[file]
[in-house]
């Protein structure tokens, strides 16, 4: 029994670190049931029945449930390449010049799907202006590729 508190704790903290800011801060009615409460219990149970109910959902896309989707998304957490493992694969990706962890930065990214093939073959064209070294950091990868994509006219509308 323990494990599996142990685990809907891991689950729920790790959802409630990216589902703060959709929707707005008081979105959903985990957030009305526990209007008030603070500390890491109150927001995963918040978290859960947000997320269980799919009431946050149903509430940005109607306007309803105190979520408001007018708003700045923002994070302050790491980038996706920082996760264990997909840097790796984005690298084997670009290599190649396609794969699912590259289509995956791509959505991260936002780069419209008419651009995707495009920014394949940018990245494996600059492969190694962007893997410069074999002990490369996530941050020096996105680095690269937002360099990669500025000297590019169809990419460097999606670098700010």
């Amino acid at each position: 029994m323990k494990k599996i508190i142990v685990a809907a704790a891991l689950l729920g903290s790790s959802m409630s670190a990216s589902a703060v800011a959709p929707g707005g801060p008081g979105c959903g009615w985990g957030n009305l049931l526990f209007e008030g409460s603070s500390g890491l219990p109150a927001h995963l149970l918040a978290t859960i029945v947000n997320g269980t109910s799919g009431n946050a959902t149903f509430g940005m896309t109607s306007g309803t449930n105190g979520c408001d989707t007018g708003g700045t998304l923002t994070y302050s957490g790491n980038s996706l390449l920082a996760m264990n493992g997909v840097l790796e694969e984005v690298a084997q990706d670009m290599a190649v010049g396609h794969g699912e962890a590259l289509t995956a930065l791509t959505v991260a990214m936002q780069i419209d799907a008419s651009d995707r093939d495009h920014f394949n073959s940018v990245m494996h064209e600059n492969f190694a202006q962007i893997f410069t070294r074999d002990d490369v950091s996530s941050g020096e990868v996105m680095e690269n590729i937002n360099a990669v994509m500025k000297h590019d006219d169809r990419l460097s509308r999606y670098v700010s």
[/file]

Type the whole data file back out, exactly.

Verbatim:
[in-house]
């Protein structure tokens, strides 16, 4: 029994670190049931029945449930390449010049799907202006590729 508190704790903290800011801060009615409460219990149970109910959902896309989707998304957490493992694969990706962890930065990214093939073959064209070294950091990868994509006219509308 323990494990599996142990685990809907891991689950729920790790959802409630990216589902703060959709929707707005008081979105959903985990957030009305526990209007008030603070500390890491109150927001995963918040978290859960947000997320269980799919009431946050149903509430940005109607306007309803105190979520408001007018708003700045923002994070302050790491980038996706920082996760264990997909840097790796984005690298084997670009290599190649396609794969699912590259289509995956791509959505991260936002780069419209008419651009995707495009920014394949940018990245494996600059492969190694962007893997410069074999002990490369996530941050020096996105680095690269937002360099990669500025000297590019169809990419460097999606670098700010």
């Amino acid at each position: 029994m323990k494990k599996i508190i142990v685990a809907a704790a891991l689950l729920g903290s790790s959802m409630s670190a990216s589902a703060v800011a959709p929707g707005g801060p008081g979105c959903g009615w985990g957030n009305l049931l526990f209007e008030g409460s603070s500390g890491l219990p109150a927001h995963l149970l918040a978290t859960i029945v947000n997320g269980t109910s799919g009431n946050a959902t149903f509430g940005m896309t109607s306007g309803t449930n105190g979520c408001d989707t007018g708003g700045t998304l923002t994070y302050s957490g790491n980038s996706l390449l920082a996760m264990n493992g997909v840097l790796e694969e984005v690298a084997q990706d670009m290599a190649v010049g396609h794969g699912e962890a590259l289509t995956a930065l791509t959505v991260a990214m936002q780069i419209d799907a008419s651009d995707r093939d495009h920014f394949n073959s940018v990245m494996h064209e600059n492969f190694a202006q962007i893997f410069t070294r074999d002990d490369v950091s996530s941050g020096e990868v996105m680095e690269n590729i937002n360099a990669v994509m500025k000297h590019d006219d169809r990419l460097s509308r999606y670098v700010s």